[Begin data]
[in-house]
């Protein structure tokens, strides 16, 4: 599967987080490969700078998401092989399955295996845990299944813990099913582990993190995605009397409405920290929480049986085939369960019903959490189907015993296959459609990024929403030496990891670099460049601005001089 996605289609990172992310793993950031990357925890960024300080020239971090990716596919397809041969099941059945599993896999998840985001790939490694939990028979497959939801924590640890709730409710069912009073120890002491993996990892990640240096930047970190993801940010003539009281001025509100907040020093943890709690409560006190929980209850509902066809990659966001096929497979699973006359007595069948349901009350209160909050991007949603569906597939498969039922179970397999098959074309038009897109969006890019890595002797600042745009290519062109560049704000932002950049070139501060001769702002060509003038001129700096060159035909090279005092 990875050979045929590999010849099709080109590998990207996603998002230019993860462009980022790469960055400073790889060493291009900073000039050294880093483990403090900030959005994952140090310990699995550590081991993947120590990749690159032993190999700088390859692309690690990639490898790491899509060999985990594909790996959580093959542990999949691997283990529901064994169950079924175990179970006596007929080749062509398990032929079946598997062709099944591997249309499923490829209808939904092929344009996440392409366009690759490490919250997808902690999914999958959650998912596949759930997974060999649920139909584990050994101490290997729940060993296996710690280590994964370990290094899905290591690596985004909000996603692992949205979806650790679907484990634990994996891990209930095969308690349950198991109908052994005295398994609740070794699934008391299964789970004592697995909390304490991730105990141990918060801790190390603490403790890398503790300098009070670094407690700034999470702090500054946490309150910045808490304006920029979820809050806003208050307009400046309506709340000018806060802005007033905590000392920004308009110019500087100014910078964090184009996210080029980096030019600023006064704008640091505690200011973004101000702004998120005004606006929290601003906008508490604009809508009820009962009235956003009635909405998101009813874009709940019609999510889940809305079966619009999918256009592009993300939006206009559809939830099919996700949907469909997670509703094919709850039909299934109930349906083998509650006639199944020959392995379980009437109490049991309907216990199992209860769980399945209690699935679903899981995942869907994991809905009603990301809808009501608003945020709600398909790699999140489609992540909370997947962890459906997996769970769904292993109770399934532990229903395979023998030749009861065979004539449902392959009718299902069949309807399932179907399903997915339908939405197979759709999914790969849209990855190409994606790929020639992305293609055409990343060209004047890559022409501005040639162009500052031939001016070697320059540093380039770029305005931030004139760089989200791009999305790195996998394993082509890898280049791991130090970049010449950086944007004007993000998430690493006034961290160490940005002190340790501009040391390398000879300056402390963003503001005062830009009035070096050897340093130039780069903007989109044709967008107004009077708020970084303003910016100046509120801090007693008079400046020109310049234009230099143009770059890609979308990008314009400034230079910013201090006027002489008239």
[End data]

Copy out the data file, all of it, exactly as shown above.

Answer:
[in-house]
């Protein structure tokens, strides 16, 4: 599967987080490969700078998401092989399955295996845990299944813990099913582990993190995605009397409405920290929480049986085939369960019903959490189907015993296959459609990024929403030496990891670099460049601005001089 996605289609990172992310793993950031990357925890960024300080020239971090990716596919397809041969099941059945599993896999998840985001790939490694939990028979497959939801924590640890709730409710069912009073120890002491993996990892990640240096930047970190993801940010003539009281001025509100907040020093943890709690409560006190929980209850509902066809990659966001096929497979699973006359007595069948349901009350209160909050991007949603569906597939498969039922179970397999098959074309038009897109969006890019890595002797600042745009290519062109560049704000932002950049070139501060001769702002060509003038001129700096060159035909090279005092 990875050979045929590999010849099709080109590998990207996603998002230019993860462009980022790469960055400073790889060493291009900073000039050294880093483990403090900030959005994952140090310990699995550590081991993947120590990749690159032993190999700088390859692309690690990639490898790491899509060999985990594909790996959580093959542990999949691997283990529901064994169950079924175990179970006596007929080749062509398990032929079946598997062709099944591997249309499923490829209808939904092929344009996440392409366009690759490490919250997808902690999914999958959650998912596949759930997974060999649920139909584990050994101490290997729940060993296996710690280590994964370990290094899905290591690596985004909000996603692992949205979806650790679907484990634990994996891990209930095969308690349950198991109908052994005295398994609740070794699934008391299964789970004592697995909390304490991730105990141990918060801790190390603490403790890398503790300098009070670094407690700034999470702090500054946490309150910045808490304006920029979820809050806003208050307009400046309506709340000018806060802005007033905590000392920004308009110019500087100014910078964090184009996210080029980096030019600023006064704008640091505690200011973004101000702004998120005004606006929290601003906008508490604009809508009820009962009235956003009635909405998101009813874009709940019609999510889940809305079966619009999918256009592009993300939006206009559809939830099919996700949907469909997670509703094919709850039909299934109930349906083998509650006639199944020959392995379980009437109490049991309907216990199992209860769980399945209690699935679903899981995942869907994991809905009603990301809808009501608003945020709600398909790699999140489609992540909370997947962890459906997996769970769904292993109770399934532990229903395979023998030749009861065979004539449902392959009718299902069949309807399932179907399903997915339908939405197979759709999914790969849209990855190409994606790929020639992305293609055409990343060209004047890559022409501005040639162009500052031939001016070697320059540093380039770029305005931030004139760089989200791009999305790195996998394993082509890898280049791991130090970049010449950086944007004007993000998430690493006034961290160490940005002190340790501009040391390398000879300056402390963003503001005062830009009035070096050897340093130039780069903007989109044709967008107004009077708020970084303003910016100046509120801090007693008079400046020109310049234009230099143009770059890609979308990008314009400034230079910013201090006027002489008239």